The problem of plastic waste is definitely a prominent issue in our society. Plastic waste is filling out landfills and polluting seas. It’s time to do something about it!
There are two main ways to approach the plastic-waste challenge: recycling existing plastic or finding alternative biodegradable materials.
Some interesting solutions were presented at Milan Design Week. I have collected my favourite, that not only are great ideas to address plastic pollution, but are also not compromising on style and beauty!
Recycling plastic toys
Among the many uses of plastic in our times, one of the most impressive is toys.
Plastic is the material of which the majority of babies' and kids' toys are made of. A huge amount of plastic, that is valued about 15 times higher than the plastic used for food packaging. Additionally, toys have a very short lifecycle and are often not recycled.
Bottom line, toys contribute heavily to plastic pollution and become a real environmental problem!
ecoBirdy is a Belgian company that transforms plastic toys into kids furniture. They have conceived a complete waste-recycling system that goes from collecting old toys, to designing and producing new furniture. First, plastic waste – namely old toys – is chopped in small pieces that are then automatically sorted by colour (thank you technology). Accurate cleaning and grinding ensures that the final product is safe and free from harmful chemicals.
After a lab quality control, the chopped plastic is ready to be re-used and transformed into beautiful kids furniture.
With social responsibility also in mind, the whole process of ecoBirdy is paired with a school awareness program and a storybook, that helps children familiarize with the problem of plastic pollution and understand the value of sustainable behaviours and waste recycling.
At Milan Design Week, the evocative Sea of Plastic installation was very effective in displaying the transformation of plastic waste into beautiful furniture and accessories.
And here is the full collection: Kiwi the container, Charlie the chair, Luisa the table and Rhino the lamp. Aren’t they adorable?
Recycling plastic waste
PET bottles, coffee cups … Plastic waste is everywhere and it grows every day. An original recycling option was presented at Milan Design Week by Trashpresso. Trashpresso is the first movable recycling plant that transforms plastic waste into tiles using solar energy.
The whole plant fits in a 12 meters platform that can be transported on a truck.
The waste recycling process starts by chopping plastic rubbish into tiny pieces, followed by washing, drying and dehumidifying. Then, the tiny shreds of plastic waste are put into moulds and baked to create plastic tiles. Each tile allows to recycle 5 PET bottles or 100 PP bottle caps and ringlets. An air filter installed after the baking unit ensures no toxic vapour is released during melting and a water filter purifies the water used for washing before recycling it into the process. At Milan Design Week, Trashpresso baked hexagonal tiles with a nice wavy texture. But in principle they could take any shape, with applications ranging from a bathroom backsplash to an outdoor flooring.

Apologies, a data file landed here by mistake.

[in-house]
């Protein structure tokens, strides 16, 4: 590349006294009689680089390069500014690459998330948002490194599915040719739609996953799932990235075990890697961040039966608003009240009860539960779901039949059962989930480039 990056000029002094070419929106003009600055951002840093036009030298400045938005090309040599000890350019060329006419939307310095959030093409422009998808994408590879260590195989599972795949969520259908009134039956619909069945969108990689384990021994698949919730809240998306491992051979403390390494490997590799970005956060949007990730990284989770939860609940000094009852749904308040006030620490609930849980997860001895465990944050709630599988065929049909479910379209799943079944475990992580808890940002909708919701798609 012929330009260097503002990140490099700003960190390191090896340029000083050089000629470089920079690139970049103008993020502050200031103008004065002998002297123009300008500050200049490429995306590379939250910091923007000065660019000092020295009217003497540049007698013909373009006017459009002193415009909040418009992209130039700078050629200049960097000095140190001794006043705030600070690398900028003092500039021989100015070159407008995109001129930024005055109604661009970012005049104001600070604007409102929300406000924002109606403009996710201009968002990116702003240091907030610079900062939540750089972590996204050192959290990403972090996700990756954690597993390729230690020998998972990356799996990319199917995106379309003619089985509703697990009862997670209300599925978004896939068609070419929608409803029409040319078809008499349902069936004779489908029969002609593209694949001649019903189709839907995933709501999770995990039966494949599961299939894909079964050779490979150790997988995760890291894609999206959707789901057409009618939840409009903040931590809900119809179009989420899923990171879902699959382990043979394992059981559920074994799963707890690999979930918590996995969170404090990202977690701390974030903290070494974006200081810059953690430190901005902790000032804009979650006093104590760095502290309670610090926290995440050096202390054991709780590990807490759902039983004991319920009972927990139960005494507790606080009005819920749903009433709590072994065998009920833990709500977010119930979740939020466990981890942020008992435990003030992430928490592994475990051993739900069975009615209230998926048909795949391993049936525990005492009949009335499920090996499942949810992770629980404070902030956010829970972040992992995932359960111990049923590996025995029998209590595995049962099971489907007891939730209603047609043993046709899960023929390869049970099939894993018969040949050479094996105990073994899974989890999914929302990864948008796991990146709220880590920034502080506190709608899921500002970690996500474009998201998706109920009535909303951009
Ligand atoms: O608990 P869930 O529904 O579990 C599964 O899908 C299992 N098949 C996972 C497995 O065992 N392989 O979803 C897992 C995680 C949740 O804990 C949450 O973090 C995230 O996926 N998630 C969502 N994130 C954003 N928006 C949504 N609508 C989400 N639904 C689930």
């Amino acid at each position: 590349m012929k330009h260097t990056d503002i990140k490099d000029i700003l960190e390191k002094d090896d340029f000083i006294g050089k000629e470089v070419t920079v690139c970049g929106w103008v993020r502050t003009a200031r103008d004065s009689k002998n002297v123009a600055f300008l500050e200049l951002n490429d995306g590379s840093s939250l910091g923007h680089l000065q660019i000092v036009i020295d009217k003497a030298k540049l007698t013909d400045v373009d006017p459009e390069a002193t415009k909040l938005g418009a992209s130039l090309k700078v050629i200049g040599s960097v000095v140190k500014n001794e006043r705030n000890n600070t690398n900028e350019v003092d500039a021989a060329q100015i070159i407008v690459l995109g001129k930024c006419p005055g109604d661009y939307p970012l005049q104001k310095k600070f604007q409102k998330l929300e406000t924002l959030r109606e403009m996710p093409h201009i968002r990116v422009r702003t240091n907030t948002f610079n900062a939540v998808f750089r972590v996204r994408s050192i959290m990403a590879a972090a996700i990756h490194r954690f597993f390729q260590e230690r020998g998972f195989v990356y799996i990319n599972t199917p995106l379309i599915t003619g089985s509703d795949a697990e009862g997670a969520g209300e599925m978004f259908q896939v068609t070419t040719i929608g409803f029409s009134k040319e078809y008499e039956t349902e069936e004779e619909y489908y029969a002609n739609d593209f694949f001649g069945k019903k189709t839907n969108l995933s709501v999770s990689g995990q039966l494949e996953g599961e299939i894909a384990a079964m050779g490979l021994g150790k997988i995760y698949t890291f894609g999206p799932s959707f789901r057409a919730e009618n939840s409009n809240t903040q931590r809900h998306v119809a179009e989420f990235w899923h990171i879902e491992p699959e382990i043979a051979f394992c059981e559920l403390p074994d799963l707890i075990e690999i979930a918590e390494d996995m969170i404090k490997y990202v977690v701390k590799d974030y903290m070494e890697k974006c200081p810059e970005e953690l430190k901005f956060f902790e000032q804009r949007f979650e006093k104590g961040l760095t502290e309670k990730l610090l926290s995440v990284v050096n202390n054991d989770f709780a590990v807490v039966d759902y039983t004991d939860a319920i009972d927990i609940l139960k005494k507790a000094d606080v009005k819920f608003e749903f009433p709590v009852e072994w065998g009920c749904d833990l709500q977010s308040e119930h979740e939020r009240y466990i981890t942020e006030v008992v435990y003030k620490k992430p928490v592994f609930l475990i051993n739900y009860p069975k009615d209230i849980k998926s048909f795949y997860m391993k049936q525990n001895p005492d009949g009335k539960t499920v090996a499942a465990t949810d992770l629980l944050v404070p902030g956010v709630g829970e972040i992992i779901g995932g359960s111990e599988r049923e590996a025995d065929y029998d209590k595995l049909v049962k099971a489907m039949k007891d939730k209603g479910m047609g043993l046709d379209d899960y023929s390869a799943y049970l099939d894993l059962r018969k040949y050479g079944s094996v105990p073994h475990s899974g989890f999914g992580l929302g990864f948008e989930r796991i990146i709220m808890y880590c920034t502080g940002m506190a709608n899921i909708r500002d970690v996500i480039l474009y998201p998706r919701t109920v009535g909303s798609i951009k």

Powered by solar energy, the Trashpresso plant is completely off-grid and can be operated even in pretty remote locations, like the Tibetan plateau, that has actually been one of the stops of its demonstrative journey.
The project, powered by Miniwiz, means to be an example of waste recycling and circular economy. It shows how plastic waste can be turned into something useful and reused over and over again.
The second way of fighting plastic pollution is searching alternative biodegradable materials. Like bioplastics, plastic polymers that are not derived from petrol and therefore don’t damage the environment.
It’s been nice to see that a company that has chosen plastic as its main raw material is also interested in this topic! At the end of last year, Kartell has announced a strategic investment on Bio-on, an Italian company that develops revolutionary bioplastic materials.
Fully biodegradable, these biopolymers ensure the same physical and mechanical properties as petroleum-based plastics. Plus, they are derived from agricultural waste. It's safe to say that the sustainability of these materials extends across their entire lifecycle, and could (hopefully) become a revolution in biodegradable materials!
At Milan Design Week, Kartell has presented Bio chair, a new chair made of this innovative biopolymer and designed by Antonio Citterio.
More about Bio chair in this interview to Antonio Citterio and Claudio Luti (CEO of Kartell).
The exposition also featured some of the iconic items of Kartell produced with the new biopolymer. And they have nothing to envy to the ones we’re used to see!
Solving the plastic-waste challenge is a very ambitious objective, but it's very much worth it and every step we can take daily is precious.
Walking through the latest Milan Design Week with sustainability in mind, I’ve really enjoyed discovering new waste recycling solutions. And I got even more excited in seeing these products and technologies, that not only can help in solving the problem of plastic pollution, but also look great!
Because sustainable is also beautiful!
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